Divestment student referendum

Natalie Berg

An ASWC student referendum on support for fossil fuel divestment was put to a vote on Tuesday, March 3. The resolution passed with strong support, with 85.39 percent of voters voting “yes.” More than half of the student body voted on the resolution, with 849 total votes, or a 55.6 percent turnout.

According to sophomore ASWC Sustainability Director Dani Hupper, the text of the referendum is nearly identical to that of the faculty resolution passed in January. The bulk of the work went into the preparing the Faculty Resolution, a process that involved interviewing more than 60 faculty members.

“A lot of the work got done late October, November, and then we finished over [semester] break,” said senior Henry Allen, a member of the Divest Whitman campaign who was closely involved in writing the resolution.

Following the nearly unanimous passage of the faculty resolution, ASWC planned this student referendum as an opportunity for students to demonstrate their support of the faculty’s decision.

“We felt like the faculty resolution so well represented our beliefs on divestment and what we called for,” said Hupper. “All we’re doing [now] is calling for the students to vote on the same thing. That gives it more weight.”

To create the referendum, divestment supporters first had to gather signatures from 150 students, as required by ASWC by-laws. In less than two weeks, supporters gathered 263 signatures, more than enough to require ASWC to hold the vote.

Divestment supporters used many forms of media to reach out to potential voters. Emails listing reasons to support divestment were sent over many list-servs, posters in support of divestment were placed around campus and supporters performed in Prentiss Dining Hall on the day of the referendum, encouraging students to vote “yes.” ASWC also helped promote turnout, reminding students to vote with emails and fliers.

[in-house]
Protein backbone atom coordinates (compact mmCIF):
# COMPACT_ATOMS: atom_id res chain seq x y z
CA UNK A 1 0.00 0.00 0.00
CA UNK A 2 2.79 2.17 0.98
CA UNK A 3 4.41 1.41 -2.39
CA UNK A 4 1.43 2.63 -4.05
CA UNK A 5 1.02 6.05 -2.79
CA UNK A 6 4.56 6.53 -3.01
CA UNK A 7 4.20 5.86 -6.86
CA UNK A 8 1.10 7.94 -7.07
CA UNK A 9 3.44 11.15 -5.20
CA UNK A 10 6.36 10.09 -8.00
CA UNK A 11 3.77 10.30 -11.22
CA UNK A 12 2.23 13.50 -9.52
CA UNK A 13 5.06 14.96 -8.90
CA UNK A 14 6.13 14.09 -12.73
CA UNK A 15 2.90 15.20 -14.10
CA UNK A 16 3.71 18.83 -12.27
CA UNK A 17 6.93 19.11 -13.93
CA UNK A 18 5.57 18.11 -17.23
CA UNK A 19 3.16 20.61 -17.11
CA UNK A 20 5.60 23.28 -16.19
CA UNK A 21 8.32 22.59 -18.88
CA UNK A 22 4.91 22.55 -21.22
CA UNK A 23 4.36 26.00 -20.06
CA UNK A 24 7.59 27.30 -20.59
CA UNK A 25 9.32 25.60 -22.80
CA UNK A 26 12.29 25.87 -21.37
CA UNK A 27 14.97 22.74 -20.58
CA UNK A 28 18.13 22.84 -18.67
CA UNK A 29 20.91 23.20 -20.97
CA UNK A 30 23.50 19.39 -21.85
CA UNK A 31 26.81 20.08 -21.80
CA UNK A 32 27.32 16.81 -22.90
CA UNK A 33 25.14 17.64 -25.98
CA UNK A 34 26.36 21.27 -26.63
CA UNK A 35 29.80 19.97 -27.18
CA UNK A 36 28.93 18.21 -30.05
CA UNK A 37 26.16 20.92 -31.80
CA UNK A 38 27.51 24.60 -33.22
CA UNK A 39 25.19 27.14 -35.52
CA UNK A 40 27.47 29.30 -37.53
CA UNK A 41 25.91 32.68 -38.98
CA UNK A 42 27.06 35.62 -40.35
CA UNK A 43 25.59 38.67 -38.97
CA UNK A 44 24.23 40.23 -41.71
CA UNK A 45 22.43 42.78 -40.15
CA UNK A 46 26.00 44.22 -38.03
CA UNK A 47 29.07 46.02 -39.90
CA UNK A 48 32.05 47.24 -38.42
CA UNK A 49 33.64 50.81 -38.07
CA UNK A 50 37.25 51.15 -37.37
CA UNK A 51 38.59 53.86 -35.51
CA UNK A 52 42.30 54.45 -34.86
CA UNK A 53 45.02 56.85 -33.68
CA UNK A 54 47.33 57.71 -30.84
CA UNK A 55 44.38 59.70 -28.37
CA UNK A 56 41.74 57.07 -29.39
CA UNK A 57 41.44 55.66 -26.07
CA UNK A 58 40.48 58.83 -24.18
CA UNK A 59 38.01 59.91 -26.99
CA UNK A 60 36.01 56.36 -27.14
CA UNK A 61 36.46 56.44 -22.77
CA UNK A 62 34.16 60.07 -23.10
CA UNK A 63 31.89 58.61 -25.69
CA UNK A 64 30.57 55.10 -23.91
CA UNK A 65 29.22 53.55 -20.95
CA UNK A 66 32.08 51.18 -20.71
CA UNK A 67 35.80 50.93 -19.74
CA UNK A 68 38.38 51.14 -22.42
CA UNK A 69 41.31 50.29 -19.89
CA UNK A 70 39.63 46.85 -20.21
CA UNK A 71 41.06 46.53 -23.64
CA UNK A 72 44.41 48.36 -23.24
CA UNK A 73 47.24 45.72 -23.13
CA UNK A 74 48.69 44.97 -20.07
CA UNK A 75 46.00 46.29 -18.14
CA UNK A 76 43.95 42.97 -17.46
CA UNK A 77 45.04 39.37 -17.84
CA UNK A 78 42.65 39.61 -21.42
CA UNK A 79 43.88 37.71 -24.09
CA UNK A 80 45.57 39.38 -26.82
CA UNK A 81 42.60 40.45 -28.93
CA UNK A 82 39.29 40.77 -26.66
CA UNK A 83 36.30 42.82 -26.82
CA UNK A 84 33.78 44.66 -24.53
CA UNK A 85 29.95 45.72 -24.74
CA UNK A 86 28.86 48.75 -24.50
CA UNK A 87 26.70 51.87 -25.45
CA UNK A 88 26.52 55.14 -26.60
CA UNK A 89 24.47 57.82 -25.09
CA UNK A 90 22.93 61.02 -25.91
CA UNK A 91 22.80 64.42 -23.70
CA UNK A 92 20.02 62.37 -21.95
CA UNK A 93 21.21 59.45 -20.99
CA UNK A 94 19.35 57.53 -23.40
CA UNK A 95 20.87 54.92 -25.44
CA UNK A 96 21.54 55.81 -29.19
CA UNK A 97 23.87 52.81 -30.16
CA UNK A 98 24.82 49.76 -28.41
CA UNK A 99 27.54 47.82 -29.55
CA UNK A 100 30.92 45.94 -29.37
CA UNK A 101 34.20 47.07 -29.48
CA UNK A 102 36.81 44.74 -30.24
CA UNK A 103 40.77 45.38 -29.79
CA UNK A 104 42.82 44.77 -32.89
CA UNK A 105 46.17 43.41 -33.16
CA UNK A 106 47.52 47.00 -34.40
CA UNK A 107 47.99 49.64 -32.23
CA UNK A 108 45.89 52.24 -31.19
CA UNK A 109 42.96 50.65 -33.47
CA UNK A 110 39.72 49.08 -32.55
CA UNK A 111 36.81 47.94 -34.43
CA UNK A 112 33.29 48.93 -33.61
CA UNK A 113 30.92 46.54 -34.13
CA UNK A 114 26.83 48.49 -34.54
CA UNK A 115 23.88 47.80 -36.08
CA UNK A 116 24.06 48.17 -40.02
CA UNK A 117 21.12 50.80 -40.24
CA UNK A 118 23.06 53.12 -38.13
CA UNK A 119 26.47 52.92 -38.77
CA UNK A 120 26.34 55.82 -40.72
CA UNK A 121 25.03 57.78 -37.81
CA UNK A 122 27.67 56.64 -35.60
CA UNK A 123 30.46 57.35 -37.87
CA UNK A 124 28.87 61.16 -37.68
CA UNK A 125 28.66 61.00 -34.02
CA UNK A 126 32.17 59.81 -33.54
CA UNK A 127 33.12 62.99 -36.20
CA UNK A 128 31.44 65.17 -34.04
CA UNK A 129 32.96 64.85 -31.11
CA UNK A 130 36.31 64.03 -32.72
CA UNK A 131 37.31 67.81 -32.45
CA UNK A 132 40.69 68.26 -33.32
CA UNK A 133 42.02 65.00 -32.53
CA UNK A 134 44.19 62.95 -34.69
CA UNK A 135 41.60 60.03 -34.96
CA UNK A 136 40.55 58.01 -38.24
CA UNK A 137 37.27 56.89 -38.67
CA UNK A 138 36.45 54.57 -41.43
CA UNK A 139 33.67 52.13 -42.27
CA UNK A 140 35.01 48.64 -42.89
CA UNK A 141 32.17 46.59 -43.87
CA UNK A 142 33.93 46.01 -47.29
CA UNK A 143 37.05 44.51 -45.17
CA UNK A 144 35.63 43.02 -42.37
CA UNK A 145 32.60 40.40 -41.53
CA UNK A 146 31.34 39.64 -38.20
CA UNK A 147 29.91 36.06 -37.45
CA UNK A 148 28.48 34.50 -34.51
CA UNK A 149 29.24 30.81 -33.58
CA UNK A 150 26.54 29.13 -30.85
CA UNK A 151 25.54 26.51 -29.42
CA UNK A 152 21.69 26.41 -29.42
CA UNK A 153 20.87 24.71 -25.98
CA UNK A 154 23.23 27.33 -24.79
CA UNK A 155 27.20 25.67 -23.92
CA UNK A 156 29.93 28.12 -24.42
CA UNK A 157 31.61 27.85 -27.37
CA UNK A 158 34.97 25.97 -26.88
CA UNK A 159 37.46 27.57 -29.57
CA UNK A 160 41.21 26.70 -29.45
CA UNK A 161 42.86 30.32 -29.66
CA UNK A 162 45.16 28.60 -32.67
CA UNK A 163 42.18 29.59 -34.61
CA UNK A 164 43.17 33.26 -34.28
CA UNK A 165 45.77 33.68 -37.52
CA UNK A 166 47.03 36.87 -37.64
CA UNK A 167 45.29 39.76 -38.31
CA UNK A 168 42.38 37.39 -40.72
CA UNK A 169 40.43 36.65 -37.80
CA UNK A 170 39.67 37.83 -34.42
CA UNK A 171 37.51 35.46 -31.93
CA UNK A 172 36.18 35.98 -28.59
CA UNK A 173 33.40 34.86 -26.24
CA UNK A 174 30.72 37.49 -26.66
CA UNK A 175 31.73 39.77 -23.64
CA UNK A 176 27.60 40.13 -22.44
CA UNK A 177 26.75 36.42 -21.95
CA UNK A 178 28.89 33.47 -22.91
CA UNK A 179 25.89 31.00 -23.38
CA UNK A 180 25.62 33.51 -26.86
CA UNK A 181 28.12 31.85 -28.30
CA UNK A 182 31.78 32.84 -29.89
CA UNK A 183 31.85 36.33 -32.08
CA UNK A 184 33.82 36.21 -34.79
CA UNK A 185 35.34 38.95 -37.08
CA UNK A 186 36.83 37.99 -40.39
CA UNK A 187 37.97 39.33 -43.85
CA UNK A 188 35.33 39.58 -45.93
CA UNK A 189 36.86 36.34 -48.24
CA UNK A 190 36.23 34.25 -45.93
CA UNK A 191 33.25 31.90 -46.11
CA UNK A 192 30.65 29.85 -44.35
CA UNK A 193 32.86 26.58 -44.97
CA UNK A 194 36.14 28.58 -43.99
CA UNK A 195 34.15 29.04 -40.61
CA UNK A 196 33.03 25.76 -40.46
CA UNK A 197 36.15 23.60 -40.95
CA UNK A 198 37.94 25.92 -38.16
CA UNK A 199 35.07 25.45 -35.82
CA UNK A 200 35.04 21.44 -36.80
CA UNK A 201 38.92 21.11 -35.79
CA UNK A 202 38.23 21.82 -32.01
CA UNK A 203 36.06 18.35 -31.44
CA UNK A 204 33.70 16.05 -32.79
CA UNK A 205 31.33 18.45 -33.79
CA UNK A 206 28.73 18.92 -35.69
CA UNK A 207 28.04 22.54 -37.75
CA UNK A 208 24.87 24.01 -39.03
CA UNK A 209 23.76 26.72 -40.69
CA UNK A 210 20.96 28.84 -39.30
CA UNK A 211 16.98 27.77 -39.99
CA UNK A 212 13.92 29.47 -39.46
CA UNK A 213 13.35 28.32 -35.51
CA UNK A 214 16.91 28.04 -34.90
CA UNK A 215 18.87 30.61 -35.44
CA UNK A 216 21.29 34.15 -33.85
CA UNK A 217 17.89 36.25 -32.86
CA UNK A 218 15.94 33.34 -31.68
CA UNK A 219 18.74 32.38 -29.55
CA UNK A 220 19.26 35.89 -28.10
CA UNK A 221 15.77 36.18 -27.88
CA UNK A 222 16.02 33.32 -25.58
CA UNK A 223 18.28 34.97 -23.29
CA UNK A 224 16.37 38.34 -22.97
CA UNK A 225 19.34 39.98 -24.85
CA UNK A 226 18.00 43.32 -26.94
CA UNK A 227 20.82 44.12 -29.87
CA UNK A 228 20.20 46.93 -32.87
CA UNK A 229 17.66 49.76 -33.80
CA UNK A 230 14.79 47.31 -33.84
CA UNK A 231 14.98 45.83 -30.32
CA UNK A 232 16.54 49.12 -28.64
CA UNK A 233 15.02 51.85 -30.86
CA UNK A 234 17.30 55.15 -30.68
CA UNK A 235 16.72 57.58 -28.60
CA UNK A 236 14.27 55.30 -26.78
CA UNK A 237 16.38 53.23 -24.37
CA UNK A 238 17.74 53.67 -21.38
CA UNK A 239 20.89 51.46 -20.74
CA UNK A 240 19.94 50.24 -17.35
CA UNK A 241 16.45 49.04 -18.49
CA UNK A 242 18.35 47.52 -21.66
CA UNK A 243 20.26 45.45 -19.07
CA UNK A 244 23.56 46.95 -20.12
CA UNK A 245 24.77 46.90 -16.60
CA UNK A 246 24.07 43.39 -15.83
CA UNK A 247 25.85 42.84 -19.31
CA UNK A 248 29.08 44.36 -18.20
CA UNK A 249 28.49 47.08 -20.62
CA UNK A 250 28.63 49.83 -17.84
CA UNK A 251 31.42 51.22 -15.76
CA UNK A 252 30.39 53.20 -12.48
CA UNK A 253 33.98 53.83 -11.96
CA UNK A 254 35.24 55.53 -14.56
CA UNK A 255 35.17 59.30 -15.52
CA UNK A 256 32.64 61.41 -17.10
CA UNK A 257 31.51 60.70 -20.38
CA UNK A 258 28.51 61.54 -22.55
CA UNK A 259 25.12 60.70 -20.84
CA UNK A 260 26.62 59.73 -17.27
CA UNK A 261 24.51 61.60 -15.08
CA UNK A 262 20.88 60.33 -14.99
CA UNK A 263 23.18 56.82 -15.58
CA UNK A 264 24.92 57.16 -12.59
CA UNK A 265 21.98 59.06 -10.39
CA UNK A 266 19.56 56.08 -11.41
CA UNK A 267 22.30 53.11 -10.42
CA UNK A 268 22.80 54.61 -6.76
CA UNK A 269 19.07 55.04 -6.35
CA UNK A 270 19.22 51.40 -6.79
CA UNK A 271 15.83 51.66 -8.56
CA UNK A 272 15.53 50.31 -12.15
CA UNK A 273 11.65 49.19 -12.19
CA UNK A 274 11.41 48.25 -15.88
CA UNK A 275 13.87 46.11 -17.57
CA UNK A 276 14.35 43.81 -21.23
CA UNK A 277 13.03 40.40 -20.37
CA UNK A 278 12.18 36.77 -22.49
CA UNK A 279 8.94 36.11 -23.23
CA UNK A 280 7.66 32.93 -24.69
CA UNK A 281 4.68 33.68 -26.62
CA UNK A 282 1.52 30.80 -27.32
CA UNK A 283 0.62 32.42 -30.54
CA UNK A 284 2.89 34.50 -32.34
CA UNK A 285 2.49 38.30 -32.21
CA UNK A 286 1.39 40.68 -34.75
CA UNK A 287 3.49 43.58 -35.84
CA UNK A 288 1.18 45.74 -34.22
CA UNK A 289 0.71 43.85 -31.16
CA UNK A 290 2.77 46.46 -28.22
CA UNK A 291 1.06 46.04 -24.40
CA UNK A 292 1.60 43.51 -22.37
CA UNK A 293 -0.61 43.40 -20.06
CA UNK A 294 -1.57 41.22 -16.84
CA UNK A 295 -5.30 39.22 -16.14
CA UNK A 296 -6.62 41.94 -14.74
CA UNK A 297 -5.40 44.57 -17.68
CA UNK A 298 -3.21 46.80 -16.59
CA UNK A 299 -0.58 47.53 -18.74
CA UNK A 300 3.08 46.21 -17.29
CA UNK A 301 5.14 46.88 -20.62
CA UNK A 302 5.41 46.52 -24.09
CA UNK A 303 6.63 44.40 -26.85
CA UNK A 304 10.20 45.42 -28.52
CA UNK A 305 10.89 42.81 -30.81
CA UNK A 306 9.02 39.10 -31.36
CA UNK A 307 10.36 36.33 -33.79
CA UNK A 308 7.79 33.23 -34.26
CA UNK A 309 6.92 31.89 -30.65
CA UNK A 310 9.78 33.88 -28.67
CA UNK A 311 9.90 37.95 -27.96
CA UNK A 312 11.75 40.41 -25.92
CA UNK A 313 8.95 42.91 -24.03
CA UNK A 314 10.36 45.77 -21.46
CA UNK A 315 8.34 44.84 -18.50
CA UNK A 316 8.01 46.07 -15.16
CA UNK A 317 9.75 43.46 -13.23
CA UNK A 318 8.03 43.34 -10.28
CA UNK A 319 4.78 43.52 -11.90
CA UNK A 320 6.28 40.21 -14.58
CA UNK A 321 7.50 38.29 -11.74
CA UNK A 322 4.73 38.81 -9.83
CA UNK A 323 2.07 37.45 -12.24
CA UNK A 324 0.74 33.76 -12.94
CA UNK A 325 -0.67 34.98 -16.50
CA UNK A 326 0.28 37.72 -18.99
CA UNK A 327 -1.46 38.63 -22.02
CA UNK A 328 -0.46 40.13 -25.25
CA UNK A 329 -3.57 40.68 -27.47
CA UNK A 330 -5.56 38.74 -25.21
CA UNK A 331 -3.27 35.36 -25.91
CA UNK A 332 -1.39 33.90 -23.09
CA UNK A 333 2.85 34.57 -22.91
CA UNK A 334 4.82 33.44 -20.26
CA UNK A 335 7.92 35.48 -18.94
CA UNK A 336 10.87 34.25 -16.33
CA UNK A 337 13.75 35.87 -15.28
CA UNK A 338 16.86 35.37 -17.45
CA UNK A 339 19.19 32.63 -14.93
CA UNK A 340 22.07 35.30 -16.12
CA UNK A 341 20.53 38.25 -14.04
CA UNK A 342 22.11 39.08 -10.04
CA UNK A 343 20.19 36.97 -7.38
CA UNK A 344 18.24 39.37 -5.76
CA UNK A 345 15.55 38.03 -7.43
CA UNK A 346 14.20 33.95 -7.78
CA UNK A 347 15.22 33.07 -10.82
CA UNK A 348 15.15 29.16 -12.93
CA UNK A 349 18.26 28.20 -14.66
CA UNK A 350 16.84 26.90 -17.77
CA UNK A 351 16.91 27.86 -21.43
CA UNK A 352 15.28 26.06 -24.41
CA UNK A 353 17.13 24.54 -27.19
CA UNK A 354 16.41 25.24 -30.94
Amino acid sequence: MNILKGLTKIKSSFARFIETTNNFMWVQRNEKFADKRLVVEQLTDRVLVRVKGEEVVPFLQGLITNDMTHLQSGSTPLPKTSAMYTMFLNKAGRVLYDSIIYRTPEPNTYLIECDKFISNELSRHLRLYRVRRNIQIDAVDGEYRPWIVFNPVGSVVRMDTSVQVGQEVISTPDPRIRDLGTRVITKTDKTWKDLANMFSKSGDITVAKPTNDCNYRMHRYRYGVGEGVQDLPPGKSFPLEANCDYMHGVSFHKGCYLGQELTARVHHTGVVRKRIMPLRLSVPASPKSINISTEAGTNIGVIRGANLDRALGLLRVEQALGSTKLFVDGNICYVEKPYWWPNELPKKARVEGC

Last spring, the Student Referendum process was used for the first time in recent memory, and although two referendums passed, only one brought about results. The Sustainability Director Act created Hupper’s position, which has been renewed for next year. However, the Student Trustee Resolution was not passed on by ASWC to the Board of Trustees until this October, and its suggestions were rejected by the Board.

Although the students’ opinion supports the faculty vote, whether the Student Referendum will bring about much concrete change remains to be seen, but the Divest Whitman campaign is optimistic.

“It’s one check in a long list of things we want to do to put pressure on [the trustees],” said senior Ari Ronai-Durning, who was involved in writing the Faculty Resolution and the Student Referendum.

Hupper reiterated these sentiments.

“Nobody thinks that there will be big change coming from divestment or this legislation. But we do think that constant pressure on the Board of Trustees with faculty pressure, with student pressure, with pressure from alumni, all that adds up to hopefully eventual divestment,” said Hupper.

Supporters of Divestment perform in Prentiss Dining Hall. Photo by Tywen Kelly.
Supporters of Divestment perform in Prentiss Dining Hall. Photo by Tywen Kelly.